There’s already a soft-spot forming in my heart for these little guys, and I’m really hoping that our letters continue not only to encourage and improve their writing skills, but also to foster great friendships.

Adultness and Babyness

Contrary to the first full week of the year, this past one seemed interminable. The pace at work was intense, (albeit positive,) and outside of work, there was a constant list of things to be done and places to go. And it was cold outside. Really cold. But in keeping with my goal of exhibiting gratefulness rather than complaining, I am thankful that my family all has plenty of warm outerwear, reliable vehicles and a comfortable, safe home with a solidly working furnace.

We had a scary circumstance late in the week. I was driving my mom back home from a doctor appointment Thursday afternoon when Jack called and said he was taking his mom to the emergency room. Jack’s sister had stopped by their mom’s house on a whim before going to work that morning. When she arrived, she found her mother lying on the living room floor. She’d been there all night, unable to reach the phone or get herself up.  Being a widow, there was no one else in the house to come to my mother-in-law’s aid until her daughter came and found her there. My sister-in-law was not expected to stop by that day. But fortunately, something prompted her to do so before going to work. Jack called it “freaky.” I called it “divine intervention.”

The doctors’ initial theories were that Jack’s mom had suffered a mini stroke, or maybe a blood clot. Those things have now been ruled out, and she seems much improved from that first day, but we’re still waiting to hear what exactly is going on. Her children, of course, want to “get her out of the house”  as soon as humanly possible. And while she’s not one to openly argue, my mother-in-law hasn’t exactly expressed her willingness to make that change. Additionally, her doctors are suggesting she may have to spend some time in transitional care before going back to any sort of independent living. Both suggestions make me feel sad for my mother-in-law. I’m fortunate in that I have always had a great relationship with her. I adore her and want her to be happy and well. And I guess the similar experiences with my one of my own parents in the past few months are still so fresh in my mind and heart that the whole thing has me feeling a bit of trepidation about her situation. I’ve said a hundred times lately that it’s a road most of us will have to travel. It’s just so hard to see our parents in decline.

Anyway, she’s in good hands for the time being as she’s still in the hospital. And the little perk that came out of all of this is that my sister-in-law needed time this weekend to be with her mother, and so she needed someone to relieve her of her Saturday babysitting duties. I gladly volunteered to take the job for the day, and so got to spend my Saturday morning with the happiest baby I’ve ever known. Our niece brought him into the house early yesterday morning. She was carrying him in his little car seat, and to protect his delicate skin from the dangerous cold during the short walk from car to house, he was covered from head to toe in a blanket. Once inside the house, I took the baby carrier from my niece and pulled back the blanket. I was then greeted with an enormous ear-to-ear baby grin! Baby L and I spent the next several hours snuggling, googling at each other, reading stories and playing. When he took a nap for a couple of hours, I baked some banana bread while I waited for him to wake up again. All in all, a great way to unwind from the stress of a rather intense week!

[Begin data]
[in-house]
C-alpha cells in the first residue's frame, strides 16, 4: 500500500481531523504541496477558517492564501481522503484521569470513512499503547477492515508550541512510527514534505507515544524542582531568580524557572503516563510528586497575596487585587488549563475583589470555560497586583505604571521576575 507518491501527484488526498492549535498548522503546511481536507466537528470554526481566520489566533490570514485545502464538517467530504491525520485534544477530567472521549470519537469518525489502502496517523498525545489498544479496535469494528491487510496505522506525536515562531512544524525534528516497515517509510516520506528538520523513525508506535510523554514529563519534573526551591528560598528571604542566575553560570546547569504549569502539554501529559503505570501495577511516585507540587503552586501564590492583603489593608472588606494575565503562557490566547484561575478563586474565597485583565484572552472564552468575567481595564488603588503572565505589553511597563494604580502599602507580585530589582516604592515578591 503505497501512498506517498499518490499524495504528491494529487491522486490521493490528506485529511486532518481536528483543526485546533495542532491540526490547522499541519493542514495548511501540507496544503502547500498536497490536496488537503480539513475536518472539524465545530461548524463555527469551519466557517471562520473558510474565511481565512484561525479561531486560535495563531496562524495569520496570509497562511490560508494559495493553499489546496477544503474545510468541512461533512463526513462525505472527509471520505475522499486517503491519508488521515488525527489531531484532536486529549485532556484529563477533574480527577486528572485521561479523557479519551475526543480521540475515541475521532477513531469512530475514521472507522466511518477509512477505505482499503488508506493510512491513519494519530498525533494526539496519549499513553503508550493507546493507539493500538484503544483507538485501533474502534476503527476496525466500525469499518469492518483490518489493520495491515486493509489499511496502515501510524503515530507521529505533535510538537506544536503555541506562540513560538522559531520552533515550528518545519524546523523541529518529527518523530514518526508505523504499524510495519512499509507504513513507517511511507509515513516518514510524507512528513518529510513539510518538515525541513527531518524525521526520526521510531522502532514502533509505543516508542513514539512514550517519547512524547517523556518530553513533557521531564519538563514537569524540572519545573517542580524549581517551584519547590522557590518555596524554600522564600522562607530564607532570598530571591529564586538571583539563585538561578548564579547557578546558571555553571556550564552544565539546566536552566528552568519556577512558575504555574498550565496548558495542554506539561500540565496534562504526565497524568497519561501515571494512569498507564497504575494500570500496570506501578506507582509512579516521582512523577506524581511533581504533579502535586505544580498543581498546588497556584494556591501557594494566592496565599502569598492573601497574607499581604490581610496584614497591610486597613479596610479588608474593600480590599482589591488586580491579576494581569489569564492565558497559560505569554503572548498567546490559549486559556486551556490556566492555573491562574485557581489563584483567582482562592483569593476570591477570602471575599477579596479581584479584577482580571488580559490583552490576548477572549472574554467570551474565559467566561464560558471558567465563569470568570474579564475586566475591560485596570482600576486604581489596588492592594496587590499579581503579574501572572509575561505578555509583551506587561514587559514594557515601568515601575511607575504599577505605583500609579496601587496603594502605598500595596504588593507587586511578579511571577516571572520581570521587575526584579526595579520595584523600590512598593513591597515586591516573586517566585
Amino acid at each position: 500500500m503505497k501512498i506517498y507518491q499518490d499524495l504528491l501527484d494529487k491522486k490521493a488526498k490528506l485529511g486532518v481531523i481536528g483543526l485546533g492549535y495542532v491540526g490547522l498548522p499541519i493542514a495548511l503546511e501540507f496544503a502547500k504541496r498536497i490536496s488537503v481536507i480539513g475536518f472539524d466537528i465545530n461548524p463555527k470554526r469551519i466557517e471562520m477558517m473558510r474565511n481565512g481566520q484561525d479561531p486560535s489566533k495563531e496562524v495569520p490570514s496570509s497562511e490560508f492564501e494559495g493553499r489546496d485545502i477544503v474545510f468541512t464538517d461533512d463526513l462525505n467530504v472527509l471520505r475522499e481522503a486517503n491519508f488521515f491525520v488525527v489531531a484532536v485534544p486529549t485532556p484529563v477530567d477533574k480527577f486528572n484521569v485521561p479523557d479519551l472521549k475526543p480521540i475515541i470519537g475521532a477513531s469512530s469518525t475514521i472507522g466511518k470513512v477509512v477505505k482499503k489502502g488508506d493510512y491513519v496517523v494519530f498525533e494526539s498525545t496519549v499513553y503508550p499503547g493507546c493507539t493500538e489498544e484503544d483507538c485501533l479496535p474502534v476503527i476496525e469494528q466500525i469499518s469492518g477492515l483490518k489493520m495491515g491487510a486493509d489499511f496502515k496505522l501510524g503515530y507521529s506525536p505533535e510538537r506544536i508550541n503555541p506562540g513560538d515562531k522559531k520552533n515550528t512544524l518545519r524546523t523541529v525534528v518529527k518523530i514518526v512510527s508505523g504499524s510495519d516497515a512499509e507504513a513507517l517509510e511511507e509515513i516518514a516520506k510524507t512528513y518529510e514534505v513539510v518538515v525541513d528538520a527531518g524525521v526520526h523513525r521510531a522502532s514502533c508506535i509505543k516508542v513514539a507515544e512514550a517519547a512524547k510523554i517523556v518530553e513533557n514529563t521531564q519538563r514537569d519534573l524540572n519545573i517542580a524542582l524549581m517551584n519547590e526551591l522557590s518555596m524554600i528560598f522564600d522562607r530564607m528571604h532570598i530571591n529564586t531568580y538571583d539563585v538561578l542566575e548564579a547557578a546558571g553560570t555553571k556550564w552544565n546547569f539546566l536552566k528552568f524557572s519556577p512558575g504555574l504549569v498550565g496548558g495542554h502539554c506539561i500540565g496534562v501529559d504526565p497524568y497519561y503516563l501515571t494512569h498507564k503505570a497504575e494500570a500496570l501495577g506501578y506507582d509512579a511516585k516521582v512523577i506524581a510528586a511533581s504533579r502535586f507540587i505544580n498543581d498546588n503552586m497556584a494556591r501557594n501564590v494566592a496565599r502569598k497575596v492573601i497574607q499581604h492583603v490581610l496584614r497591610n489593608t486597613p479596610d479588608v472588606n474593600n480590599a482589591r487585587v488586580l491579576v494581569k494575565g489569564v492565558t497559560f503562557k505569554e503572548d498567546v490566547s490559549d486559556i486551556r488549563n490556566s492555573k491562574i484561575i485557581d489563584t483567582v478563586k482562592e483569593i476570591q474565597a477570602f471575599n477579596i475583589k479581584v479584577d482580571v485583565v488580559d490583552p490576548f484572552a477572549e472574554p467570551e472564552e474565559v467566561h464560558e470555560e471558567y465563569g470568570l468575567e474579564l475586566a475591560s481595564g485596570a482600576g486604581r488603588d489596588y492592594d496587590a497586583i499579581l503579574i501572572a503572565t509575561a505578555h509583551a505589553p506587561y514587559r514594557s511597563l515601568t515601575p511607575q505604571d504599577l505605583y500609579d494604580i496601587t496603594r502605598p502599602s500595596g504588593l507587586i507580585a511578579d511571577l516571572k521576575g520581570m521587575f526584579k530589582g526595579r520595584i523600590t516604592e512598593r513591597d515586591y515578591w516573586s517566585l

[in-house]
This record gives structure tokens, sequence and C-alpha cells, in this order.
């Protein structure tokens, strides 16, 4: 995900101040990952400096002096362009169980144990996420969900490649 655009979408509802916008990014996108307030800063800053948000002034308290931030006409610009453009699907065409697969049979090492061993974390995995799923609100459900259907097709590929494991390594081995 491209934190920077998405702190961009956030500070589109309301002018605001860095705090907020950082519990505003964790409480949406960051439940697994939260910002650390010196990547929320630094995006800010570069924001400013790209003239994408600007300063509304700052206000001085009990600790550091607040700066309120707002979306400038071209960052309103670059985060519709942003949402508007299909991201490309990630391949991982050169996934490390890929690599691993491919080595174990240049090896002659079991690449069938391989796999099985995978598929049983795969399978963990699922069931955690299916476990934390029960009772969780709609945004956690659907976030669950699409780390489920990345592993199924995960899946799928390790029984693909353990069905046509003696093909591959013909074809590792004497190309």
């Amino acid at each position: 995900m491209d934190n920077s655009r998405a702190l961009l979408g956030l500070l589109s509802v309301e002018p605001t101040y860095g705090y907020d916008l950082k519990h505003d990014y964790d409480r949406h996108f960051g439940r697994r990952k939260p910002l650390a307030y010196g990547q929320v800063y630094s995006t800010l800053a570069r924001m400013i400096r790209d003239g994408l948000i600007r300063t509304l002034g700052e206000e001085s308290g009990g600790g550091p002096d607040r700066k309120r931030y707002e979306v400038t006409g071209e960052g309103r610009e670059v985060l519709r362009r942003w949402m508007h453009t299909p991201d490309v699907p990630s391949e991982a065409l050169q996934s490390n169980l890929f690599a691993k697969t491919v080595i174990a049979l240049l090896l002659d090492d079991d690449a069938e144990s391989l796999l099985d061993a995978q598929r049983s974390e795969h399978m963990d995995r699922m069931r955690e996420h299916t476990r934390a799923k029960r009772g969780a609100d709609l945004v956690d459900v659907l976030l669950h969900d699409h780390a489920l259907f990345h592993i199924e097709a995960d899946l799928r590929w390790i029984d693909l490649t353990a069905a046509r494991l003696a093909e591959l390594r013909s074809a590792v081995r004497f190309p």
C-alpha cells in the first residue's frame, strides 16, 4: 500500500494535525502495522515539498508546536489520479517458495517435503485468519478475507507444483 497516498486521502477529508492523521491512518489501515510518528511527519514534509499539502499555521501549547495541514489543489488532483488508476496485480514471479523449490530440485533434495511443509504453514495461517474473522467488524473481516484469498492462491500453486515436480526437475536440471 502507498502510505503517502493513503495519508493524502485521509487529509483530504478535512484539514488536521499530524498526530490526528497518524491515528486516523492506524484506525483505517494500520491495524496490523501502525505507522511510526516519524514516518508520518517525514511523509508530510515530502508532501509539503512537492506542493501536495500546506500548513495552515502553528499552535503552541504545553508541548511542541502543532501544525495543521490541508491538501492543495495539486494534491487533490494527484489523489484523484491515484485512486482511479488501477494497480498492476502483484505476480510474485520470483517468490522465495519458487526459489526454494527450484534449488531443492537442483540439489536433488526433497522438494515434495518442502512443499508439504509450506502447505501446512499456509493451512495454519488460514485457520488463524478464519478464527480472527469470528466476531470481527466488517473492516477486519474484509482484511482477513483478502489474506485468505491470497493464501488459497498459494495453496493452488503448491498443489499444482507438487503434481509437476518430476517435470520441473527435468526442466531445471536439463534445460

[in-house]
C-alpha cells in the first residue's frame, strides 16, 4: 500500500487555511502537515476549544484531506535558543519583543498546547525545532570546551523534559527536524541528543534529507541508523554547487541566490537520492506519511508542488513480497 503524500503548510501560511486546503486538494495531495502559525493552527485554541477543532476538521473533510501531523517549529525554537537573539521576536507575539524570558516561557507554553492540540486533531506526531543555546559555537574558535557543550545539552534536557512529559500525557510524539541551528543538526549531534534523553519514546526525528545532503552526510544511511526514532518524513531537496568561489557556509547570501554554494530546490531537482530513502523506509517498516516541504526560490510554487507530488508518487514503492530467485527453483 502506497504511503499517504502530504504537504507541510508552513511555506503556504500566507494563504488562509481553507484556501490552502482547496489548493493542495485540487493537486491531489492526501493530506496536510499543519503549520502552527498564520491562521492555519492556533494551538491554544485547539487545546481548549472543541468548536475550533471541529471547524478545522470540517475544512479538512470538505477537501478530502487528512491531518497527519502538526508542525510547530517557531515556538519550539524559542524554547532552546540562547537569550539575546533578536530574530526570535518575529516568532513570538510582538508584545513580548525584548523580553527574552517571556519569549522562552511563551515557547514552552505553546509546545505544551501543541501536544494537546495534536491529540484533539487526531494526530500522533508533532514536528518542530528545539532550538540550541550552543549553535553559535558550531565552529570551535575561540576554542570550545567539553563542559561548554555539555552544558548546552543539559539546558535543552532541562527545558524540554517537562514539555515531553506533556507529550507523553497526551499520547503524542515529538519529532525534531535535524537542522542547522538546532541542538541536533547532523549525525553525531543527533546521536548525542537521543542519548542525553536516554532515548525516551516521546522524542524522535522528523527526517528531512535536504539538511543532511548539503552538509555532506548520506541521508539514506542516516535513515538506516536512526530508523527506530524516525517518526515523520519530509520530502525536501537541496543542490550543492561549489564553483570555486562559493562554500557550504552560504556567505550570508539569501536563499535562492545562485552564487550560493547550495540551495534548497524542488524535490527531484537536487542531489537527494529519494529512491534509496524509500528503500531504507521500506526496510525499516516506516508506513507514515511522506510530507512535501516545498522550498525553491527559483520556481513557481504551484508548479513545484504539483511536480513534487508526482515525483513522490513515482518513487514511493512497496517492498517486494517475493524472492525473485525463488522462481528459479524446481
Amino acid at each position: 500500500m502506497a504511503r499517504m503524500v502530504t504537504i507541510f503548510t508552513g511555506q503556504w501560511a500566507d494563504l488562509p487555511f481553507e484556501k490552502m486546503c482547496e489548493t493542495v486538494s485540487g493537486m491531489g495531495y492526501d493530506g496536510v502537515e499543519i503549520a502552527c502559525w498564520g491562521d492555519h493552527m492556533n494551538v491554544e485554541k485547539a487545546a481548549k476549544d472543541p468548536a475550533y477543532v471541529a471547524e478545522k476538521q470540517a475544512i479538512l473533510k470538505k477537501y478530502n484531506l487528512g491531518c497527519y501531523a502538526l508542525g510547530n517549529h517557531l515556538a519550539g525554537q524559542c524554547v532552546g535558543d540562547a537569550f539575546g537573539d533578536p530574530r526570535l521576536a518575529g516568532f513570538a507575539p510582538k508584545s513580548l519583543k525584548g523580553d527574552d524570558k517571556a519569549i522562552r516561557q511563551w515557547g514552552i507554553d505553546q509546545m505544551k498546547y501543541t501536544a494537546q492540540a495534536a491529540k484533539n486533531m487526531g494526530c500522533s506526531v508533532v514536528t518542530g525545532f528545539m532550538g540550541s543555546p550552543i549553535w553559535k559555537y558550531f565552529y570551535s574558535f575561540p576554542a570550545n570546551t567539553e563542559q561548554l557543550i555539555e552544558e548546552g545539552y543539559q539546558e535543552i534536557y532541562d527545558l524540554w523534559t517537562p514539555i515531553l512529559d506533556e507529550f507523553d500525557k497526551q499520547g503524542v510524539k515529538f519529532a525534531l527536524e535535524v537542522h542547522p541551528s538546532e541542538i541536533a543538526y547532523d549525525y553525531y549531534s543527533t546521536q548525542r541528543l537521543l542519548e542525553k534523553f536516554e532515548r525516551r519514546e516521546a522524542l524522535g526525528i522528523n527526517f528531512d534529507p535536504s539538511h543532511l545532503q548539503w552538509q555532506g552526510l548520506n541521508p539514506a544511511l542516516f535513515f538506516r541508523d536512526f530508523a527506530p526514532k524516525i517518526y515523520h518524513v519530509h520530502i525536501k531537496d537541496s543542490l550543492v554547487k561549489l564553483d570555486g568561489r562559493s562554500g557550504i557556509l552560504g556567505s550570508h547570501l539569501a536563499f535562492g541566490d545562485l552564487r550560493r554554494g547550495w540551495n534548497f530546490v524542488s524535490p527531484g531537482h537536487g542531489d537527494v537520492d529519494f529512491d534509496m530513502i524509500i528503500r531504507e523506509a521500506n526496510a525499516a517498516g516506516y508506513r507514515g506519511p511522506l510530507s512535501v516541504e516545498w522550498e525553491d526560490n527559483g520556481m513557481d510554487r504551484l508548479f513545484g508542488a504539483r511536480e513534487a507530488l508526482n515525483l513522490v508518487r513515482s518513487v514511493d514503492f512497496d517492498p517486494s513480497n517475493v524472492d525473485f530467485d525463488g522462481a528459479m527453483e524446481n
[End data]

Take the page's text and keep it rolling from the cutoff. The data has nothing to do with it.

p.s. As far as I can tell, this video is going to come across in gigantic fashion. You’ll have to forgive me for that. For the life of me, I can’t figure out how to reduce it!

“The” Cookies

Last weekend, I had a goal of making “the” cookies. My nephew had been asking for them since Thanksgiving, yet Christmas came and went without me finding a chance to bake. I didn’t want to let the boy down, and decided that I would not let the New Year’s weekend pass by without me delivering on my promise to make them. I decided that my Christmas cookies could just as easily be New Year cookies.

On Sunday morning, I went in search of the container of cookie cutters that’s tucked away on a high kitchen cupboard shelf. (They get used but once a year. No sense in taking up valuable and useful space with them!) Once I’d found the container, I rummaged through it. There are a lot of cookie cutters in there for someone who rarely uses them! Can’t help it. Some were inherited from elderly relatives who have passed on and I just can’t bring myself to part with them.